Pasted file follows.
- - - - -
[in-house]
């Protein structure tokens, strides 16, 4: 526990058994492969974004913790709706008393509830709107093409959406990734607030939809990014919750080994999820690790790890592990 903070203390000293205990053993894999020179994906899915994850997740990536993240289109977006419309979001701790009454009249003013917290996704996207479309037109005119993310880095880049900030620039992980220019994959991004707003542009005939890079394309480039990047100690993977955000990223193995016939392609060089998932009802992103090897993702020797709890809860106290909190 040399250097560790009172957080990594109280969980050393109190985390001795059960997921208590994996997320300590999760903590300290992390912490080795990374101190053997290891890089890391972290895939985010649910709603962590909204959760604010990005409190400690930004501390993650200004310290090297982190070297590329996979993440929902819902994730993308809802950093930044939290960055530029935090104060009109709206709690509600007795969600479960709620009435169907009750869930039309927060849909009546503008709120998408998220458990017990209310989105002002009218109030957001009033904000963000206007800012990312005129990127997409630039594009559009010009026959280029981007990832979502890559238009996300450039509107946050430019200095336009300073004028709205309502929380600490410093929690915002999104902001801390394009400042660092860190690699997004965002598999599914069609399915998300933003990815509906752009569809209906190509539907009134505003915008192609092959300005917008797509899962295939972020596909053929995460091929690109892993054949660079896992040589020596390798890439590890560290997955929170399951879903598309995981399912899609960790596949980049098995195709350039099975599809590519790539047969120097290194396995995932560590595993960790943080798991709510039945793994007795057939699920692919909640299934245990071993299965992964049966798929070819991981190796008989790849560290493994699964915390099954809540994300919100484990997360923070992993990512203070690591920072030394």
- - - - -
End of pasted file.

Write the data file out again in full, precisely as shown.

[in-house]
């Protein structure tokens, strides 16, 4: 526990058994492969974004913790709706008393509830709107093409959406990734607030939809990014919750080994999820690790790890592990 903070203390000293205990053993894999020179994906899915994850997740990536993240289109977006419309979001701790009454009249003013917290996704996207479309037109005119993310880095880049900030620039992980220019994959991004707003542009005939890079394309480039990047100690993977955000990223193995016939392609060089998932009802992103090897993702020797709890809860106290909190 040399250097560790009172957080990594109280969980050393109190985390001795059960997921208590994996997320300590999760903590300290992390912490080795990374101190053997290891890089890391972290895939985010649910709603962590909204959760604010990005409190400690930004501390993650200004310290090297982190070297590329996979993440929902819902994730993308809802950093930044939290960055530029935090104060009109709206709690509600007795969600479960709620009435169907009750869930039309927060849909009546503008709120998408998220458990017990209310989105002002009218109030957001009033904000963000206007800012990312005129990127997409630039594009559009010009026959280029981007990832979502890559238009996300450039509107946050430019200095336009300073004028709205309502929380600490410093929690915002999104902001801390394009400042660092860190690699997004965002598999599914069609399915998300933003990815509906752009569809209906190509539907009134505003915008192609092959300005917008797509899962295939972020596909053929995460091929690109892993054949660079896992040589020596390798890439590890560290997955929170399951879903598309995981399912899609960790596949980049098995195709350039099975599809590519790539047969120097290194396995995932560590595993960790943080798991709510039945793994007795057939699920692919909640299934245990071993299965992964049966798929070819991981190796008989790849560290493994699964915390099954809540994300919100484990997360923070992993990512203070690591920072030394």